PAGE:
The Galapagos Islands are a series of 19 islands that lie in the Pacific Ocean about 1,000 kilometers off the west coast of Ecuador. Their distance from the mainland, as well as constant volcanic and seismic activity, have contributed to creating some of the most isolated and dynamic marine and land-based ecosystems in the world. Highlights of their rich biodiversity include many unique species such as the giant Galapagos tortoises (Geochelone elephantophus), the only species of penguin that lives north of the equator (Spehniscus mendiculus), and the only species of iguana that can live in salt water environments (Amblyrhynchus cristatus).
The rich and one-of-a-kind biodiversity of the Galapagos Islands prompted the United Nations Educational, Scientific and Cultural Organization (UNESCO) to add the archipelago to the list of World Heritage Sites in 1978. The islands and the species on them also were instrumental in Charles Darwin’s development of the theory of evolution by natural selection.
Tourism on the Galapagos Islands is an important source of income for the country of Ecuador—accounting for about 20 percent of the Ecuadorian tourist revenue. Most of the 20,000 residents who live permanently on the islands are employed directly be the tourist industry.
Last Friday the freighter Galapaface I ran aground off of the Baquerizo Moreno port on the island of San Cristobal. The hull of the ship cracked open and the vessel’s engine room flooded.
Though the freighter currently remains afloat, there is considerable worry as to what will happen if it sinks. All 19,000 gallons of cargo fuel have since been removed, but the ship was also carrying over 1,000 tons of cargo that included potential environmental pollutants that could devastate the delicate, one-of-a-kind marine ecosystems.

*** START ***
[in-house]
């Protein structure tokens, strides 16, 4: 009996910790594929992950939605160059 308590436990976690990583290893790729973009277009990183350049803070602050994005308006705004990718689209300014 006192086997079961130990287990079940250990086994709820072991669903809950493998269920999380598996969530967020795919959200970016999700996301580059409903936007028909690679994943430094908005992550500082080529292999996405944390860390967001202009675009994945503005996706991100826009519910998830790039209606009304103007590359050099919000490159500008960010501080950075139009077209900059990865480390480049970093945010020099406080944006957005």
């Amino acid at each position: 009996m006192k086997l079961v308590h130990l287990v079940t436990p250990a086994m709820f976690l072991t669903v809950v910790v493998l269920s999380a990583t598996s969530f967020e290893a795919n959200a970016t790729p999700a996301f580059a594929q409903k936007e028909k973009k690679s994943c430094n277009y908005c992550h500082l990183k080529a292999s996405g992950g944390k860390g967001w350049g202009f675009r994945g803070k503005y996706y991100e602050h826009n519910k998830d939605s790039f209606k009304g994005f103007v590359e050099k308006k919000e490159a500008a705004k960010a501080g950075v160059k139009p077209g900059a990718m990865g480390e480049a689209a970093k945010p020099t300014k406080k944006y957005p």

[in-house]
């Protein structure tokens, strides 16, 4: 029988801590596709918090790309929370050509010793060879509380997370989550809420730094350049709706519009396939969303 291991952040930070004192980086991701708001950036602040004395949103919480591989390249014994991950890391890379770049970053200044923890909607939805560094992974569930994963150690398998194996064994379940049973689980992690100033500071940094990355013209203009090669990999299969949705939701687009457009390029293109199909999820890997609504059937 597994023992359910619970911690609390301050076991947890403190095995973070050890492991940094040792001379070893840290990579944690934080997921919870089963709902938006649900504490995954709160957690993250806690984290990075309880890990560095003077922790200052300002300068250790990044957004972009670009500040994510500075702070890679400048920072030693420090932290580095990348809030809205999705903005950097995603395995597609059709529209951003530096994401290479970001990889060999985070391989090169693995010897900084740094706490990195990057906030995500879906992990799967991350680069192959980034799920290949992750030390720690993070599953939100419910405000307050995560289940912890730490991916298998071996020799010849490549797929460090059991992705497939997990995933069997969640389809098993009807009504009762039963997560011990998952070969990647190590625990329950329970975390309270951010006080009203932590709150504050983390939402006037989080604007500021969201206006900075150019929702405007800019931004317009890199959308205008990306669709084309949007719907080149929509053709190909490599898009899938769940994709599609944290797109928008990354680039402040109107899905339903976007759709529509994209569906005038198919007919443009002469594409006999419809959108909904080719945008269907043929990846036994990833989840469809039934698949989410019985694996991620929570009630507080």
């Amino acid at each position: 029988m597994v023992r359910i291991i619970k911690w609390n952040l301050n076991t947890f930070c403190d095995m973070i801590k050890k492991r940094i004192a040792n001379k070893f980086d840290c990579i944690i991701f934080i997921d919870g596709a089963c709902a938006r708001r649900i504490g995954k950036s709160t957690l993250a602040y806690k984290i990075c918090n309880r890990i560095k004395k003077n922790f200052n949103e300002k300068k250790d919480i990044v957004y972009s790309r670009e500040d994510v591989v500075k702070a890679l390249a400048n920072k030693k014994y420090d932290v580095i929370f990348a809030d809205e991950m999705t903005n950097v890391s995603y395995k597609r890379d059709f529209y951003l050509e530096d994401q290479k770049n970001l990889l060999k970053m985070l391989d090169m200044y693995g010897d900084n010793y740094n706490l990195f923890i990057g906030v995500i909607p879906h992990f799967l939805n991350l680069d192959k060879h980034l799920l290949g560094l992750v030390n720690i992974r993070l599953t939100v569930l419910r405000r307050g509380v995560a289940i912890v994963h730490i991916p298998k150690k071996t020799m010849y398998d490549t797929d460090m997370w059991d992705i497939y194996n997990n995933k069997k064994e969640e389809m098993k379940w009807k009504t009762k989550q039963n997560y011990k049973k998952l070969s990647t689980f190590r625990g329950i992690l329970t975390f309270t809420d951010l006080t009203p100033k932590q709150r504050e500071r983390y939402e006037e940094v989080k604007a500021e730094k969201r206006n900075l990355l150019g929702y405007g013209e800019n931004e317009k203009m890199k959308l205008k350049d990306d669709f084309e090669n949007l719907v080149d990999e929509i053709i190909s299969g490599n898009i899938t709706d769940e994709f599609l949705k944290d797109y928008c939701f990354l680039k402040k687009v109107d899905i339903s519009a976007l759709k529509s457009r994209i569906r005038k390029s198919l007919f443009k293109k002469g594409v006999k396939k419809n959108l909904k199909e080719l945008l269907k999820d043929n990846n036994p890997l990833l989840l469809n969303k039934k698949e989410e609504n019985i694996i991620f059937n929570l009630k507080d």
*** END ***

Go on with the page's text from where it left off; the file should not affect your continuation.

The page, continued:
On Friday authorities declared the situation with the run-aground Galapaface I to be an environmental emergency. The designation as an environmental disaster allows authorities in the threatened zone to spend whatever funds are necessary to stabilize the situation without having to jump through bureaucratic hoops.
Three days later, on May 19, efforts were officially underway to re-float the grounded vessel. This endeavor is projected to take three to four weeks and will cost the Ecuadorian government six million dollars. The complex buoy system that will be utilized is currently under construction in Ecuador’s largest coastal city: Guayaquil.
During the tense weeks that are sure to follow, park rangers and scientists will be monitoring the marine life in the immediate area of the disaster zone. With luck and extreme care, it is hoped that environmental emergency that the Galapagos Islands now face will subside without further incident.
By Sarah Takushi